Barratt Impulsiveness Scale Version 11 (BIS-11) Survey Responses, Duke University, Durham, NC, USA (ICPSR 35007)

Published: Feb 11, 2014

Principal Investigator(s):
Christopher Coutlee, Duke University. Department of Psychology and Neuroscience; Scott Huettel, Duke University. Department of Psychology and Neuroscience; Rick Hoyle, Duke University. Department of Psychology and Neuroscience; Cary Politzer, Duke University. Department of Psychology and Neuroscience

https://doi.org/10.3886/ICPSR35007.v1

Version V1

Impulsiveness is a personality trait that reflects an urge to act spontaneously, without thinking or planning ahead for the consequences of your actions. High impulsiveness is characteristic of a variety of problematic behaviors including attention deficit disorder, hyperactivity, excessive gambling, risk-taking, drug use, and alcoholism. Researchers studying attention and self-control often assess impulsiveness using personality questionnaires, notably the common Barratt Impulsiveness Scale version 11 (BIS-11; last revised in 1995). Advances in techniques for producing personality questionnaires over the last 20 years prompted us to revise and improve the BIS-11. We sought to make the revised scale shorter -- so that it would be quicker to administer -- and better matched to current behaviors. We analyzed responses from 1549 adults who took the BIS-11 questionnaire. Using a statistical technique called factor analysis, we eliminated 17 questions that did a poor job of measuring the three major types of impulsiveness identified by the scale: inattention, spontaneous action, and lack of planning. We constructed our ABbreviated Impulsiveness Scale (ABIS) using the remaining 13 questions. We showed that the ABIS performed well when administered to additional groups of 657 and 285 adults. Finally, we showed expected relationships between the ABIS and other personality measurements related to impulsiveness, and showed that the ABIS can help predict alcohol consumption. We present the ABIS as a useful and efficient tool for researchers interested in measuring impulsive personality.

Coutlee, Christopher, Huettel, Scott, Hoyle, Rick, and Politzer, Cary. Barratt Impulsiveness Scale Version 11 (BIS-11) Survey Responses, Duke University, Durham, NC, USA. Ann Arbor, MI: Inter-university Consortium for Political and Social Research [distributor], 2014-02-11. https://doi.org/10.3886/ICPSR35007.v1

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United States Department of Health and Human Services. National Institutes of Health. National Institute on Drug Abuse (DA023026)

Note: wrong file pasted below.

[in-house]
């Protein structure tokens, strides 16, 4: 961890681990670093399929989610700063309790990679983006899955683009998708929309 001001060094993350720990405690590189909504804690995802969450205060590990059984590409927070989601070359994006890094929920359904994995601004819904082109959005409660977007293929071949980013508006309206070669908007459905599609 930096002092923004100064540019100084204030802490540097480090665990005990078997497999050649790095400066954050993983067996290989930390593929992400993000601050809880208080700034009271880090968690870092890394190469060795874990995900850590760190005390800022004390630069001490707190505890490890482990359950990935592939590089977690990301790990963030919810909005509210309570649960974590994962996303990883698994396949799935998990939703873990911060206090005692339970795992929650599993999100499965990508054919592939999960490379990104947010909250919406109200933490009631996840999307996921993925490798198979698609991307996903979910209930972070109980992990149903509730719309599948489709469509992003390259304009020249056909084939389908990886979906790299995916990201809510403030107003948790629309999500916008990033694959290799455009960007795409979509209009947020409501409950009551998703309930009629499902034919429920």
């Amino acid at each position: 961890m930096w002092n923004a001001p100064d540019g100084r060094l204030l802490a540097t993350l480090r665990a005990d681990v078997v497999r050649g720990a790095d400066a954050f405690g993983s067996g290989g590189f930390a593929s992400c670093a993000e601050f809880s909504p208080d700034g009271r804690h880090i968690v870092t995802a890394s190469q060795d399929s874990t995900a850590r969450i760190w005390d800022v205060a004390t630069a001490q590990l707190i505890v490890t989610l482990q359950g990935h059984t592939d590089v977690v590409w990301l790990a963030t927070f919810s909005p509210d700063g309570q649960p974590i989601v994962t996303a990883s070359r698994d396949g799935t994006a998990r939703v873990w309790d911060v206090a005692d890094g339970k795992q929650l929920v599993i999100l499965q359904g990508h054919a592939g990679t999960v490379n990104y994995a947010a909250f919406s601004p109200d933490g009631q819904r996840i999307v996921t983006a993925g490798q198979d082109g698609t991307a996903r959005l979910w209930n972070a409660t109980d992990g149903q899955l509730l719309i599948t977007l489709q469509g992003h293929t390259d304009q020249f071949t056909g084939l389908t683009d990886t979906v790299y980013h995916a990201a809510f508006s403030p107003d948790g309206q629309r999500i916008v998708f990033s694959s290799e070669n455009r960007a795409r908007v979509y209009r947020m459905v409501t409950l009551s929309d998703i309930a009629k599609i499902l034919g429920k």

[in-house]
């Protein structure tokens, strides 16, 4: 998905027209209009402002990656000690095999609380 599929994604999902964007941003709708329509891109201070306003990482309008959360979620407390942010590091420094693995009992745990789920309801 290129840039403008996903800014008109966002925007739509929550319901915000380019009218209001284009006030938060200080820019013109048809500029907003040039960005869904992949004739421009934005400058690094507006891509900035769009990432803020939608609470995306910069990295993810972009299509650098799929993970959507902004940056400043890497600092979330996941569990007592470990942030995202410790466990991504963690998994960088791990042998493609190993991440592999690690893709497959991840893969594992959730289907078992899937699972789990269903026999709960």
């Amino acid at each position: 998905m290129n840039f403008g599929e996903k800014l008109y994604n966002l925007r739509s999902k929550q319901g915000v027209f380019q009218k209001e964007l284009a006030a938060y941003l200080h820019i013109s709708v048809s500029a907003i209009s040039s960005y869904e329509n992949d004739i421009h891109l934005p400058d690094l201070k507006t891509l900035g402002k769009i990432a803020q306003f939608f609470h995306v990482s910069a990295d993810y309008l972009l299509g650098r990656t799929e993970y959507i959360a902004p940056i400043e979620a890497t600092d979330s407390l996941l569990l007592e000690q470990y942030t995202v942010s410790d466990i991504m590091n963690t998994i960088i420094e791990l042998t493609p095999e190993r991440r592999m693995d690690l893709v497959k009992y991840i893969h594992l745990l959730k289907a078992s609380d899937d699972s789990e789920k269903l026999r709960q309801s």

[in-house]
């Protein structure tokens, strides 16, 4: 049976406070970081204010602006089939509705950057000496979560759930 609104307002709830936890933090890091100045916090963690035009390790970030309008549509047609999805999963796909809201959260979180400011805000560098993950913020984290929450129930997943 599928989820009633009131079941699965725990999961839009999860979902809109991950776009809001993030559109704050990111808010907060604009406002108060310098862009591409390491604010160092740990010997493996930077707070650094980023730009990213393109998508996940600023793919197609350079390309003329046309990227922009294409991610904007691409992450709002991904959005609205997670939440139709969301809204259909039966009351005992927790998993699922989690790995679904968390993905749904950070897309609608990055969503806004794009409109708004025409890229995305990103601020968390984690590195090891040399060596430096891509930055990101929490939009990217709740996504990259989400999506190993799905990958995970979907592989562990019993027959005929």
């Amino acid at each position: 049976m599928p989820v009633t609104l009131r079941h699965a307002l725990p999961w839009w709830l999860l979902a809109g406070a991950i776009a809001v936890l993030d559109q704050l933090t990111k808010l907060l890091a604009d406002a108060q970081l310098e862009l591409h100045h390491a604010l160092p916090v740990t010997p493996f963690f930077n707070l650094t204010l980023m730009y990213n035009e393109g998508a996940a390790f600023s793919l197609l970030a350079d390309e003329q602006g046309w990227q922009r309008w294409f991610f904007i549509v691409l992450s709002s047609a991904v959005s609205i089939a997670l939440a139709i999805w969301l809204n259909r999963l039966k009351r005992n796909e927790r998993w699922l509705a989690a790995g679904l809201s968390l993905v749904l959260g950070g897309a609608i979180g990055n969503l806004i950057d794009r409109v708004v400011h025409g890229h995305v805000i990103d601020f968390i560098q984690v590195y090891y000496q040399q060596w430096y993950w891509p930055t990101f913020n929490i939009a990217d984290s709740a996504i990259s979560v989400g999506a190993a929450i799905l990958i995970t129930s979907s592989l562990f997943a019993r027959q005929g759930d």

United States Department of Health and Human Services. National Institutes of Health. National Institute of Neurological Disorders and Stroke (NS041328)

This dataset is part of ICPSR's Archives of Scientific Psychology journal database. Users should contact the Editorial Office at the American Psychological Association for information on requesting data access.

2008 -- 2011

2010 -- 2013

2012

2008-03-19 -- 2011-07-14

2010-09 -- 2013-05

2012-02

Data and documentation for this collection (in MS Word and comma separated value (csv) format) are contained in a zipped package.

Subjects self-selected into the study by responding to advertisements for the research project, and were compensated $10-$20/hour for participation.

Cross-sectional

Population of Durham NC and Duke University Adults (S1 and S2) and Amazon Mechanical Turk Users (S3) willing to participate in psychological personality research for small monetary compensation.

Individual

survey data

on-site questionnaire

web-based survey

100 percent

Barratt Impulsiveness Scale 11 (included in codebook)

2014-02-11

2014-02-11

Notes

  • This dataset is part of ICPSR's Archives of Scientific Psychology journal database. Users should contact the Editorial Office at the American Psychological Association for information on requesting data access.

  • The public-use data files in this collection are available for access by the general public. Access does not require affiliation with an ICPSR member institution.

  • One or more files in this data collection have special restrictions. Restricted data files are not available for direct download from the website; click on the Restricted Data button to learn more.

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Archives of Scientific Psychology

This dataset is made available in connection to an article in Archives of Scientific Psychology, the first open-access, open-methods journal of the American Psychological Association (APA). Archiving and dissemination of this research is part of APA's commitment to collaborative data sharing.